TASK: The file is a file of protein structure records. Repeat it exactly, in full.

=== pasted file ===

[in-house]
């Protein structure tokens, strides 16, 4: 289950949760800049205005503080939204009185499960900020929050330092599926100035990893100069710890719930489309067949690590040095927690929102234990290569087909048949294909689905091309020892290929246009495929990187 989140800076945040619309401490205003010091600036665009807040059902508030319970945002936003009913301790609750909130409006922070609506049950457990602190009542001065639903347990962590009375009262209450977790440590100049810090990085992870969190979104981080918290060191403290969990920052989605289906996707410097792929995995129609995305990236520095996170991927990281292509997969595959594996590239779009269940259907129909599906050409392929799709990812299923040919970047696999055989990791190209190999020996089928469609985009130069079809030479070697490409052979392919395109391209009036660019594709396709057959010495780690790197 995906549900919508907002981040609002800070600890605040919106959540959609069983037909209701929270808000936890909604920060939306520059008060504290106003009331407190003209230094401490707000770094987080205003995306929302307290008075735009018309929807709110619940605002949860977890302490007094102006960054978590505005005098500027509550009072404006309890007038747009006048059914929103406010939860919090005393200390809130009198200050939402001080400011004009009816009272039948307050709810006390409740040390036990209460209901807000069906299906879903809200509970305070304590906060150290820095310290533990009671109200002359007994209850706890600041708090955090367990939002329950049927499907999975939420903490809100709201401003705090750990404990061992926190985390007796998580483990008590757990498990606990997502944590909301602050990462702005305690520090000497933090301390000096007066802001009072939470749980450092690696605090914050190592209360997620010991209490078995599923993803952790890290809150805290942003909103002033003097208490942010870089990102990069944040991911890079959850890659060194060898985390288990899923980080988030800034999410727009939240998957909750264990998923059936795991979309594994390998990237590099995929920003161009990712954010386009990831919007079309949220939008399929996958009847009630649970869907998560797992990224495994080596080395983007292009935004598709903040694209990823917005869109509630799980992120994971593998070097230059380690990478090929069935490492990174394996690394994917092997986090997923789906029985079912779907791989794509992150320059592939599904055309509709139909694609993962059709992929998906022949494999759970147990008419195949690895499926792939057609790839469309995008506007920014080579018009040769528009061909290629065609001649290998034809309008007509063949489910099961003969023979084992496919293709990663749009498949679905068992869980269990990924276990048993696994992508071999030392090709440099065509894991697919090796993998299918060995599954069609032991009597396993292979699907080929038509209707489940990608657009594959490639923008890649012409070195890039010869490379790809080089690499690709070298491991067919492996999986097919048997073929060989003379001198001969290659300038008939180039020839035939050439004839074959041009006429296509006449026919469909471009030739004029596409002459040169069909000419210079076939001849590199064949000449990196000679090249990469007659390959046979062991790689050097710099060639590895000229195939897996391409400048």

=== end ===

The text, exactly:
[in-house]
């Protein structure tokens, strides 16, 4: 289950949760800049205005503080939204009185499960900020929050330092599926100035990893100069710890719930489309067949690590040095927690929102234990290569087909048949294909689905091309020892290929246009495929990187 989140800076945040619309401490205003010091600036665009807040059902508030319970945002936003009913301790609750909130409006922070609506049950457990602190009542001065639903347990962590009375009262209450977790440590100049810090990085992870969190979104981080918290060191403290969990920052989605289906996707410097792929995995129609995305990236520095996170991927990281292509997969595959594996590239779009269940259907129909599906050409392929799709990812299923040919970047696999055989990791190209190999020996089928469609985009130069079809030479070697490409052979392919395109391209009036660019594709396709057959010495780690790197 995906549900919508907002981040609002800070600890605040919106959540959609069983037909209701929270808000936890909604920060939306520059008060504290106003009331407190003209230094401490707000770094987080205003995306929302307290008075735009018309929807709110619940605002949860977890302490007094102006960054978590505005005098500027509550009072404006309890007038747009006048059914929103406010939860919090005393200390809130009198200050939402001080400011004009009816009272039948307050709810006390409740040390036990209460209901807000069906299906879903809200509970305070304590906060150290820095310290533990009671109200002359007994209850706890600041708090955090367990939002329950049927499907999975939420903490809100709201401003705090750990404990061992926190985390007796998580483990008590757990498990606990997502944590909301602050990462702005305690520090000497933090301390000096007066802001009072939470749980450092690696605090914050190592209360997620010991209490078995599923993803952790890290809150805290942003909103002033003097208490942010870089990102990069944040991911890079959850890659060194060898985390288990899923980080988030800034999410727009939240998957909750264990998923059936795991979309594994390998990237590099995929920003161009990712954010386009990831919007079309949220939008399929996958009847009630649970869907998560797992990224495994080596080395983007292009935004598709903040694209990823917005869109509630799980992120994971593998070097230059380690990478090929069935490492990174394996690394994917092997986090997923789906029985079912779907791989794509992150320059592939599904055309509709139909694609993962059709992929998906022949494999759970147990008419195949690895499926792939057609790839469309995008506007920014080579018009040769528009061909290629065609001649290998034809309008007509063949489910099961003969023979084992496919293709990663749009498949679905068992869980269990990924276990048993696994992508071999030392090709440099065509894991697919090796993998299918060995599954069609032991009597396993292979699907080929038509209707489940990608657009594959490639923008890649012409070195890039010869490379790809080089690499690709070298491991067919492996999986097919048997073929060989003379001198001969290659300038008939180039020839035939050439004839074959041009006429296509006449026919469909471009030739004029596409002459040169069909000419210079076939001849590199064949000449990196000679090249990469007659390959046979062991790689050097710099060639590895000229195939897996391409400048």